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God's Word on Sunday: Put fear aside, focus on aiding others

  • October 31, 2021

32nd Sunday in Ordinary Time, Nov. 7 (Year B) 1 Kings 17:10-16; Psalm 146; Hebrews 9:24-28; Mark 12:38-44

Elijah’s request might have seemed a bit presumptuous and insensitive to the poor widow at Zarephath.

She and her son were on the verge of starvation and this prophet was demanding food! She patiently explained that she had nothing more than a mouthful or so left and that death was just around the corner.

But Elijah did not relent — he insisted that she fulfil his request, but he gave her stunning reassurance. The jar of meal and the jug of oil would be self-filling until the end of the long and deadly drought. This was not magic, but the will of the God of Israel. The caveat that he added, often repeated in Scripture, was that she was not to be afraid.

Fear often erects barriers in the face of God’s grace and mercy. It is a certain deal breaker. Fear has a stranglehold on the world in the present.

So many fear the murky future, perceived threats from all sides and, above all, lack of so many things. Despair and hopelessness are always lurking in the background.

By putting aside fear and trusting in the provident care of God, we enable divine forces to come to our aid. This is not some sort of prosperity gospel but merely a way in which we can dispose ourselves to receive God’s blessings.

One might ask what comfort this is to a starving person or to those whose lives lie in ruins. But this trust in God presupposes the willingness of many to share and come to the aid of all. Often God’s blessings come through the hands of others.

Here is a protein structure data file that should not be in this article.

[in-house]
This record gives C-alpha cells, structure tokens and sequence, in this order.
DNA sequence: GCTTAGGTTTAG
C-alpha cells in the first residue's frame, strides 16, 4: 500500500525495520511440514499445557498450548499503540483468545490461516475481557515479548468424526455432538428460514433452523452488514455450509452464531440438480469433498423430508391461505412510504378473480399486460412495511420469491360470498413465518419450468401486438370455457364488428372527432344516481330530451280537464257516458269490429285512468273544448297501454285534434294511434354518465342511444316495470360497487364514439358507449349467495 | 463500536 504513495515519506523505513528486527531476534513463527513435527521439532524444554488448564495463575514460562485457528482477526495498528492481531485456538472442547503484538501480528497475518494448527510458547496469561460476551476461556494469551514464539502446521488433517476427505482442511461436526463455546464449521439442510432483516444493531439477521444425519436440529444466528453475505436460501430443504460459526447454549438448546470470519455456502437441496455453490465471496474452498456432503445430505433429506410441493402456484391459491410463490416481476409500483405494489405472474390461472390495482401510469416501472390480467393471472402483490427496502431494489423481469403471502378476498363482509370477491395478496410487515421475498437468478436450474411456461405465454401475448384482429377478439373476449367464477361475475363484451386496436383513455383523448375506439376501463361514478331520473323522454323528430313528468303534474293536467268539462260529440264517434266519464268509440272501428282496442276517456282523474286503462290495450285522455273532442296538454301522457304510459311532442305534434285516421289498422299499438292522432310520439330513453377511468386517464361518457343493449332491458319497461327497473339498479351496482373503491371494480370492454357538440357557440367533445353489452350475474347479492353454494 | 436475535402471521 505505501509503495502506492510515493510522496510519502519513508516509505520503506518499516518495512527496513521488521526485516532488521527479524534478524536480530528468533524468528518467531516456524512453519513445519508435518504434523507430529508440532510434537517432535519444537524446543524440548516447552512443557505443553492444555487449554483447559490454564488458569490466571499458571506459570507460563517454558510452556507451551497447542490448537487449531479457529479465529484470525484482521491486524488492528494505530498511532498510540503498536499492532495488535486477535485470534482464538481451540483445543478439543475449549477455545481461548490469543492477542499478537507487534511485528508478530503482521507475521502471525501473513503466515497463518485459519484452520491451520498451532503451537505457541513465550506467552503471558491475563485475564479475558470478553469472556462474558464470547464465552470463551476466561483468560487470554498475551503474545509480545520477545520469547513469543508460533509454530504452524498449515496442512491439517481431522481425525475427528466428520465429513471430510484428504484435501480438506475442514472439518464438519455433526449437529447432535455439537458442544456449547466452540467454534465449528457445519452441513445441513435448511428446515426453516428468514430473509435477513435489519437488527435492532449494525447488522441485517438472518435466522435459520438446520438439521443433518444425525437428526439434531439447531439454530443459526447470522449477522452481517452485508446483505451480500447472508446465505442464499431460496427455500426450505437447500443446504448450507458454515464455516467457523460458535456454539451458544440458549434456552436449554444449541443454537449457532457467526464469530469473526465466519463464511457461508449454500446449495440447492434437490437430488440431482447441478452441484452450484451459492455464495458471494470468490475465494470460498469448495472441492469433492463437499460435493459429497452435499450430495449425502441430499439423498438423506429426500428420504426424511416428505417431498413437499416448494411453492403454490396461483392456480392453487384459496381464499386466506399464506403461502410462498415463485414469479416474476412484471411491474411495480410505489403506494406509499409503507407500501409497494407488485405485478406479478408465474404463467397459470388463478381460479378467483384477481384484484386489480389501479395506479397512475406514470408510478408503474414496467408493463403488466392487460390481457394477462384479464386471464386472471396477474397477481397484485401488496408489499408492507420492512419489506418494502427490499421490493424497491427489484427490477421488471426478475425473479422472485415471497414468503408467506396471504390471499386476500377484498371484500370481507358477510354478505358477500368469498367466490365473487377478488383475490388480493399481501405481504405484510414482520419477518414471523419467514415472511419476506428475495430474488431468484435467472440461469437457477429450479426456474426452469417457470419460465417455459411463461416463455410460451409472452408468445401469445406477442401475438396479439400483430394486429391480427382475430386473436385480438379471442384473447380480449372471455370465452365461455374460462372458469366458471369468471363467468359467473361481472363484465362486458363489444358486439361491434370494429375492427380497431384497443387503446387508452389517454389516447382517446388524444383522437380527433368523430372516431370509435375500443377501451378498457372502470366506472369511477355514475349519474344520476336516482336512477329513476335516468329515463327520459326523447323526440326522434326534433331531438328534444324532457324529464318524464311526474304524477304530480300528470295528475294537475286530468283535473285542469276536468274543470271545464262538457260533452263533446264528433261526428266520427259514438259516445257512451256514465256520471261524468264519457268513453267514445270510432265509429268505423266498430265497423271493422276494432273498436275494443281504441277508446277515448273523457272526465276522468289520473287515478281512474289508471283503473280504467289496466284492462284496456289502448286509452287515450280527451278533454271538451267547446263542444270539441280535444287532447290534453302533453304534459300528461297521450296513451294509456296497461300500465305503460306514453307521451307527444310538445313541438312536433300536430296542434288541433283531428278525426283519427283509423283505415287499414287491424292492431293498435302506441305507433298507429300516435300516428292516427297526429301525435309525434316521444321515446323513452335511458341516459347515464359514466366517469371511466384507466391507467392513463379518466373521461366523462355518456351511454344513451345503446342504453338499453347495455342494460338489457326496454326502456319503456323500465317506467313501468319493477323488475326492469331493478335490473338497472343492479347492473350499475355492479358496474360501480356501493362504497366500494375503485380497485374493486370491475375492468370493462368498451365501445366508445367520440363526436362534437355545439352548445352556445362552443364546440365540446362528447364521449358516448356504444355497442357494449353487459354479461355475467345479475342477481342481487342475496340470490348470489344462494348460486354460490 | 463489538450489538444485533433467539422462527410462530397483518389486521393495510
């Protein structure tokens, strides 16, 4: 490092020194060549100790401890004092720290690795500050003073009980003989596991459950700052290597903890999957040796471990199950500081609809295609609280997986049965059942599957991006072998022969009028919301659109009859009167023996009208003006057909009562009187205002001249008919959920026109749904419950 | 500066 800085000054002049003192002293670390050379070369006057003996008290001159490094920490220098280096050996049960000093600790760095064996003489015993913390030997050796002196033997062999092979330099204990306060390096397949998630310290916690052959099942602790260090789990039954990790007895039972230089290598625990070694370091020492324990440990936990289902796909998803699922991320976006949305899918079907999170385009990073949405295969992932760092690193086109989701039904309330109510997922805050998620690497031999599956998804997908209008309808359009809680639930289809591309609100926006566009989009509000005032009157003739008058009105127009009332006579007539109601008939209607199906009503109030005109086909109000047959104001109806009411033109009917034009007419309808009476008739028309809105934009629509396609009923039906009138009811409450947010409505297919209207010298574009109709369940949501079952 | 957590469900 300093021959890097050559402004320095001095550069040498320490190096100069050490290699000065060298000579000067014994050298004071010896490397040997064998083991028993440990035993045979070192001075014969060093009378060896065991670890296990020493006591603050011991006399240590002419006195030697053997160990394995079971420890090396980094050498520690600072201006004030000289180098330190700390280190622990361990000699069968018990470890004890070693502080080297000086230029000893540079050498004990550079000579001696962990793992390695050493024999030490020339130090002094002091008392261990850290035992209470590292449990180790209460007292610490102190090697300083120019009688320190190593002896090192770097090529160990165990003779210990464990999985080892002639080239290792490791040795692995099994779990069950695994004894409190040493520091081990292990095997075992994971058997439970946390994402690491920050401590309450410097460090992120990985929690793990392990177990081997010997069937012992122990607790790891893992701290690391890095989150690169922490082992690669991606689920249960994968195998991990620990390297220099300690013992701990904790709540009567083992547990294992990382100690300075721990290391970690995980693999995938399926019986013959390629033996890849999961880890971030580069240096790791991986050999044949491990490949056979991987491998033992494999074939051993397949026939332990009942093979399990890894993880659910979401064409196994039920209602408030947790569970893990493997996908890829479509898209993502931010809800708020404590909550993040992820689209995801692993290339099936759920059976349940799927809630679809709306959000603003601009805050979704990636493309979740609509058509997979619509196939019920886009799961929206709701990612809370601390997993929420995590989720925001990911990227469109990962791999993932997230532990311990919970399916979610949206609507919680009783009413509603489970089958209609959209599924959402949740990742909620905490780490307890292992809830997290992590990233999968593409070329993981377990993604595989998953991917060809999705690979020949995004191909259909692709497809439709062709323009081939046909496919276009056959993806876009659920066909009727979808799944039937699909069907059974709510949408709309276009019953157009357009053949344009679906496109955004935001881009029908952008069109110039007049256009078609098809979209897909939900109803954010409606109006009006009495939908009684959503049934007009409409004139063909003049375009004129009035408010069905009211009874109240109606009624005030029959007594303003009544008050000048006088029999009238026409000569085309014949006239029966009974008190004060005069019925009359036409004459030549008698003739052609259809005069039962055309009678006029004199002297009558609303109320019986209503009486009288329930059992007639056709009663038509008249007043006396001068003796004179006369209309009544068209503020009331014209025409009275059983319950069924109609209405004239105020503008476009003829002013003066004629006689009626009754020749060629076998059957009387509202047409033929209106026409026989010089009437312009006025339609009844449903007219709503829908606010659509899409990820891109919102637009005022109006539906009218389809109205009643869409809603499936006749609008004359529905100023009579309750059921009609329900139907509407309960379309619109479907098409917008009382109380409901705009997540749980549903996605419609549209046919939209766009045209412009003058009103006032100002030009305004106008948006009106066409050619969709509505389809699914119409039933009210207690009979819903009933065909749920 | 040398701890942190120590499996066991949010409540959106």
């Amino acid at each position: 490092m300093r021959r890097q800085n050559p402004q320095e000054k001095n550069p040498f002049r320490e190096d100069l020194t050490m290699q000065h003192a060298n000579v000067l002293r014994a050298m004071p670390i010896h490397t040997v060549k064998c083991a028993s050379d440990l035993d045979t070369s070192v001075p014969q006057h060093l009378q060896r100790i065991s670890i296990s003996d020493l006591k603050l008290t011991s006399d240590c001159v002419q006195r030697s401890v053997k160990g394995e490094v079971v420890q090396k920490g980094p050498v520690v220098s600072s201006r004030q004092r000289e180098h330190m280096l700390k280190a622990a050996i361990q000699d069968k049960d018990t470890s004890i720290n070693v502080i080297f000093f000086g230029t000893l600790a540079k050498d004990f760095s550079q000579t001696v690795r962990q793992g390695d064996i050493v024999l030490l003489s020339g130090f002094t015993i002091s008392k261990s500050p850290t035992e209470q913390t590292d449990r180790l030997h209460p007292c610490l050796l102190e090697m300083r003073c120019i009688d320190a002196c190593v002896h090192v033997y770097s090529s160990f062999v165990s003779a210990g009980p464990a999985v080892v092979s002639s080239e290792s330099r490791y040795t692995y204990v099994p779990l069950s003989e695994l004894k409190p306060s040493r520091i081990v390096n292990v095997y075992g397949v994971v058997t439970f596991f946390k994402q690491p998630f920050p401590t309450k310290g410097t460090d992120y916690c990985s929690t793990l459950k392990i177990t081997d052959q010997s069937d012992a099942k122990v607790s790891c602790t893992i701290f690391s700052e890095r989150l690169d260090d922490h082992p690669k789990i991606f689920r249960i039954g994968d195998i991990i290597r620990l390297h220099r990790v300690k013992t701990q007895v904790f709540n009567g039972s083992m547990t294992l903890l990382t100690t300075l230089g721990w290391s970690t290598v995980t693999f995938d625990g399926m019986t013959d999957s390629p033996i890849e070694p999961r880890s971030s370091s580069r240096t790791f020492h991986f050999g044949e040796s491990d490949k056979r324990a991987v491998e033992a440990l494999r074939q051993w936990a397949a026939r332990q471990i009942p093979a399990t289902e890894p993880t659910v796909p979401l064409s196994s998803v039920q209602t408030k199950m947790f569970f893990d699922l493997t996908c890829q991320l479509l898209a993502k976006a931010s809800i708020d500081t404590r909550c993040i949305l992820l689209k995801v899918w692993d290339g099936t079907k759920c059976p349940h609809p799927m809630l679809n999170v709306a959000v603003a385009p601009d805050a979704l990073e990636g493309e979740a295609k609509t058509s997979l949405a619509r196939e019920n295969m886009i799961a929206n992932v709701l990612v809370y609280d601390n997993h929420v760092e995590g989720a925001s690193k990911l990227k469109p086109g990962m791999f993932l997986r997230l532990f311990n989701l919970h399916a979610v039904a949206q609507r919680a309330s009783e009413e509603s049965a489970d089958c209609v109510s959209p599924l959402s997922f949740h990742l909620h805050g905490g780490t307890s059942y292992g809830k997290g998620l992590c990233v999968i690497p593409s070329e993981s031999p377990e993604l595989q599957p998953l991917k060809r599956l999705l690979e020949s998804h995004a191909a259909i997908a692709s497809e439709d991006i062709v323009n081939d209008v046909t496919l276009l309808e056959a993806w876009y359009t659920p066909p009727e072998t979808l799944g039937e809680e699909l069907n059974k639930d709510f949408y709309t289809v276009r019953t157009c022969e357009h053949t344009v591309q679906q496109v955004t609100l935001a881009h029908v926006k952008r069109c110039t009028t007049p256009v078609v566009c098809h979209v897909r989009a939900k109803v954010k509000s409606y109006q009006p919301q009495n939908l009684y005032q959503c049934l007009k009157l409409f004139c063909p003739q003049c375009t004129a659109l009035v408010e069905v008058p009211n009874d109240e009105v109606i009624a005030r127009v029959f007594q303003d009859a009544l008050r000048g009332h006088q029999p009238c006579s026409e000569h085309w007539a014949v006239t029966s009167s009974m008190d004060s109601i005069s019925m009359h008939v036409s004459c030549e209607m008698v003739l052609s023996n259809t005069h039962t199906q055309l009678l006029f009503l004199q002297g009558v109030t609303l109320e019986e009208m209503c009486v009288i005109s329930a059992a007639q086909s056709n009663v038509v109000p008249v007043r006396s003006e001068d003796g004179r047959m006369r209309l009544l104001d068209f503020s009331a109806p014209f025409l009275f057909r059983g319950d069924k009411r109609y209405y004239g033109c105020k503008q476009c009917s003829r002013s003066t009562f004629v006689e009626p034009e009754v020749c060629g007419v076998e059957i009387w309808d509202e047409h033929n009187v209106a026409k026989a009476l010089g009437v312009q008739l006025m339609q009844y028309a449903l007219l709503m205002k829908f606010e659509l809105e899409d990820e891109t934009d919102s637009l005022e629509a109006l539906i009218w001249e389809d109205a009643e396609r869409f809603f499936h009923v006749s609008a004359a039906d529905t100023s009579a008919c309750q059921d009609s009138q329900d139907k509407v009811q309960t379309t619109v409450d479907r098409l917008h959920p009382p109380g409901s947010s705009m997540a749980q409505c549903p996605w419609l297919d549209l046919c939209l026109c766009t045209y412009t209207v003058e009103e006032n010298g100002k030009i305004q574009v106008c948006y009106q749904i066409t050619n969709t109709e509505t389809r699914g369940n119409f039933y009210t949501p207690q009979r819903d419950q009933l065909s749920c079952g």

Active kindness and compassion open channels in the human heart and soul. We receive according to how much and how cheerfully we have given.

As we weather perilous times, it would be helpful if we could all loosen the panicky hold that we have on everything and focus on helping and providing for others. There is more than enough for all, for God’s kindness and generosity are boundless.

Let us all share God’s abundance, for we are all in this together.

Hebrews is a difficult letter to slog through. There are many beautiful and profound teachings in it, but it uses sacrificial imagery and a theology that most no longer share or understand.

Simply put, Jesus was surely human but far more — He is not just some great and inspiring teacher (although He was that too). He stands at the end of history; He has taken charge of our spiritual progress and our salvation. At the culmination of human history, He will appear again to save those who have yearned for His coming. To put it in colloquial terms, Jesus has our backs — we should not be afraid as we face life’s many challenges and struggles.

Jesus described the outrageous behaviour of the scribes, but in truth, they are no different from many other classes of people. Arrogance, pride, greed and a sense of entitlement can be found in abundance in business, government, education, professional fields and, yes, in religions of all types. This behaviour is particularly odious when observed in religious people, who should know better.

Those who behave in this fashion lack a couple of vital elements. The first is humility and the awareness that we are all the same in God’s eyes. We all share the same faults and weaknesses. The second is gratitude, which does not mesh well with a sense of entitlement. What God has blessed us with is not earned or deserved and should not be used to inflate the ego or lord it over others. As St. Francis observed, a person is what they are before God and nothing more.

Jesus contrasted their behaviour with that of the widow, who gave all she had as an offering to the temple. Our giving can be structured in such a way that we do not really feel it and the tax receipt can take away the sting.

The widow did not get a tax receipt. Common sense would say that she was a bit rash and should have kept something back for her own sustenance. But generous love often overrides alleged common sense. She did not play it safe; she gave everything to God.

We can only hope that her generosity rebounded on her many times over. We reap what we sow.